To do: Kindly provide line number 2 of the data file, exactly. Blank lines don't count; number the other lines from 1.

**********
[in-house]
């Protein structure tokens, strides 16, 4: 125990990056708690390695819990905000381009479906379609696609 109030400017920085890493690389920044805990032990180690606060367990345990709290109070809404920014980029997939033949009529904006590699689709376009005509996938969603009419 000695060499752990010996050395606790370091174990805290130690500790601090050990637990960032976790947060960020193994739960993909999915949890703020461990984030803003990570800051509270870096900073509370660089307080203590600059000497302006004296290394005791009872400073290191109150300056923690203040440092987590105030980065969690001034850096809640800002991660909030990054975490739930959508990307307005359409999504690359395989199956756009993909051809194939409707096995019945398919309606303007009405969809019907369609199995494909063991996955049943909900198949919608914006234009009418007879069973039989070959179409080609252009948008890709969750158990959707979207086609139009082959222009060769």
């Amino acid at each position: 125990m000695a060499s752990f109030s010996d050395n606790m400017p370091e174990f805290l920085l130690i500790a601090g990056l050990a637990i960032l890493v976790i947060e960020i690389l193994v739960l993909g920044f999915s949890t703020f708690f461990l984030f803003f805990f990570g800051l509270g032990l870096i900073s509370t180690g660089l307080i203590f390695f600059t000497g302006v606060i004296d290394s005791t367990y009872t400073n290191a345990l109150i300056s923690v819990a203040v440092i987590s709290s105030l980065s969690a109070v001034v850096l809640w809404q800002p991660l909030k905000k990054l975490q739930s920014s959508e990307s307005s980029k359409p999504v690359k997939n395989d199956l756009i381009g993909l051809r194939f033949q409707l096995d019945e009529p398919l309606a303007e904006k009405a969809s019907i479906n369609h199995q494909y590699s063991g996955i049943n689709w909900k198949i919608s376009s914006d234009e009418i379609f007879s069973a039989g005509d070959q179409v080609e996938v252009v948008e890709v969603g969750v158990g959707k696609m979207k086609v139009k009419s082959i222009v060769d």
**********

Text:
């Protein structure tokens, strides 16, 4: 125990990056708690390695819990905000381009479906379609696609 109030400017920085890493690389920044805990032990180690606060367990345990709290109070809404920014980029997939033949009529904006590699689709376009005509996938969603009419 000695060499752990010996050395606790370091174990805290130690500790601090050990637990960032976790947060960020193994739960993909999915949890703020461990984030803003990570800051509270870096900073509370660089307080203590600059000497302006004296290394005791009872400073290191109150300056923690203040440092987590105030980065969690001034850096809640800002991660909030990054975490739930959508990307307005359409999504690359395989199956756009993909051809194939409707096995019945398919309606303007009405969809019907369609199995494909063991996955049943909900198949919608914006234009009418007879069973039989070959179409080609252009948008890709969750158990959707979207086609139009082959222009060769």